Monthly Archives: November 2013

Two Encounters

I’m stuck in Ely, Nevada–giant unforeseen snowstorm rose up and blocked the highway west, where I’m heading–although ‘stuck’ is the wrong verb; I’ve always really liked Ely. I highly recommend the La Quinta here, especially if you’re traveling with dogs. And then it’s right next door fro a 24 hour market, in the same parking lot, actually, which is quite handy in a snowstorm. So while the lads at the hotel were digging out my parking space, I went over to the market to try to get some canned dog food, or ‘dog fast food’ as it’s known to my dogs, who really enjoy getting off their normal diet of Tod made stodge once in awhile.

I looked at the dog food on the shelves, and automatically checked the ingredients. Needless to say, they were a mess. No kind of meat was ever the first ingredient, unless it was the ominously named ‘Chicken By Products.’ There was this long list of gluten and corn and etc., all of which was undoubtedly of GMO origin. And then a whole bunch of words I didn’t have the faintest idea what they meant.

Ominous, like I said.

I was going to get  a couple of cans, why not? I thought. The same as eating at a Burger King along the road. But something stopped me. I just couldn’t bring myself to do it. I thought about the dogs’ normal diet, of a mix of dried food and the Dog Stodge I make from our household vegetable peelings, oatmeal, and whatever is the cheapest decent looking meat on offer (our local butcher makes up packages of ground misc. meat from their cuts, beef, lamb, game in season, all for 99 cents a pound, for which I am profoundly grateful). Their normal food is a lot cheaper, even if (or because) homemade, but that wasn’t the problem. I just couldn’t bring myself to feed them this crap, even for an emergency. So I had a brain wave. I went over to the canned soup/stew aisle to have a look for some human canned stew to give them.  Twice, even three times as expensive as the dog food,  I noticed when I got there. But just this once…

Then I looked at the ingredients. They were, if possible, about as revolting as the list on the dog food cans. And not so very often was the first ingredient listed as meat. There were a lot of by-products, and gluten, and undoubtedly GMO corn, and there was that list of chemicals I’d never heard of. I looked at this and I revolted against how revolting it was. I looked around at all the young families stocking up against the storm, and I thought, “I literally wouldn’t feed this to a dog.”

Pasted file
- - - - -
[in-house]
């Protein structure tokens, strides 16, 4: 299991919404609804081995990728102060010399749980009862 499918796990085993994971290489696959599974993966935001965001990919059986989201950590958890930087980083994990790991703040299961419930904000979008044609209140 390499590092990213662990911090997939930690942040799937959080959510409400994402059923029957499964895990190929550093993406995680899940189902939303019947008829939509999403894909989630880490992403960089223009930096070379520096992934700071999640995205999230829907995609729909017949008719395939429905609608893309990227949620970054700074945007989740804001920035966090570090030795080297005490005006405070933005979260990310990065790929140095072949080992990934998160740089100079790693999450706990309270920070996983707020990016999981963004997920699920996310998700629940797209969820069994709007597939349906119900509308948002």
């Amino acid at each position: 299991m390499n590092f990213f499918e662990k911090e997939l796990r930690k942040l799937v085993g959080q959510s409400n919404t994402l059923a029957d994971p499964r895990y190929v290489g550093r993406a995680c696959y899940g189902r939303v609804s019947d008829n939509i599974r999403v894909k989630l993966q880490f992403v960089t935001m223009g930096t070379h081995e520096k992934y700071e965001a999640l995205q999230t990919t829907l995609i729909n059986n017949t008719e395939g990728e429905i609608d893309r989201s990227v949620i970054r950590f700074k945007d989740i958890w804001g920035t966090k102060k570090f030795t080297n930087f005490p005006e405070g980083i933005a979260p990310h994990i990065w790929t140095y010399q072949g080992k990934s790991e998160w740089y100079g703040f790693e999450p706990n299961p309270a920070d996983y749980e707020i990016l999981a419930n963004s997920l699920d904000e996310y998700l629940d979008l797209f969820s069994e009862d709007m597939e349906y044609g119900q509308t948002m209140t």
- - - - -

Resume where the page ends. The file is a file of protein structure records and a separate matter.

So my only recourse was to head over to the meat aisle, and eye the ground meat, picking out a package that would feed the dogs. While I was there, I got in a conversation with the butcher. In a low voice I told him what I was doing, and he, looking around him to make sure no one was listening, said, “That’s all right to give them; it’s pretty clean stuff.”

He told me he used to own his own butcher shop in Reno, and he told me it just got too hard to keep it going, people didn’t appreciate what they had. We talked about how young people were thankfully getting back into butchering, and small lots of humanely raised meat, and knowing where the meat was coming from, and he looked around his shoulder again and muttered, “Part of the problem is you can’t sell all the parts of the animal, not legally.” I said (equally low in voice) that again thankfully there were beginning to be informal chains of distribution for that kind of thing, and more activism. He said, “And we gotta educate people about what they’re eating, how there’s great stuff if they’d only give up bad habits, and about how they can be eating better for less money.” And I agreed.

We parted with expressions of mutual esteem, and that warmed me, which was good because I saw a young mother, holding her well wrapped up baby, struggling to figure out what to buy from shelves and shelves of crap, and I just wanted to weep.

That was the first encounter.

The second actually had happened awhile ago, when I was heading into Minneapolis for a sales conference, and hurried, at the airport, to get into the people mover that takes you to the light rail into town. I just made it before the doors closed, jumping on behind a young black man, just a kid I thought at first look, and we both laughed about having just made it, and he said, “Man, I want to get out of here, I just got off my shift, been here since 5 am.” Where do you work? “Chick Fil-A, over in the terminal. 5 am to 1 pm. I used to work 1 pm to 10 pm, but I got two kids, and I never saw them. This way I’m home after they have lunch, and we can have time together.”

I wish now that I’d said what I wanted to. At the time, I choked it back, it seemed so patronizing to me. What I wanted to say was, “Your kids must be so proud of you.”

What’s that got to do with books, you’re thinking if you’re still with me this far. Maybe she should have put this in the cooking blog. But I’ll tell you what it’s got to do with books. Books are our collective memory of what has been, and what can be. Books, at their best, keep alive, at very low cost, in a very effective technology, the idea that we are a community, a web, and that what is done to the least of us is done to all of us (and who said that? oh, yeah…he said a lot of good things, I read it in a book somewhere…).

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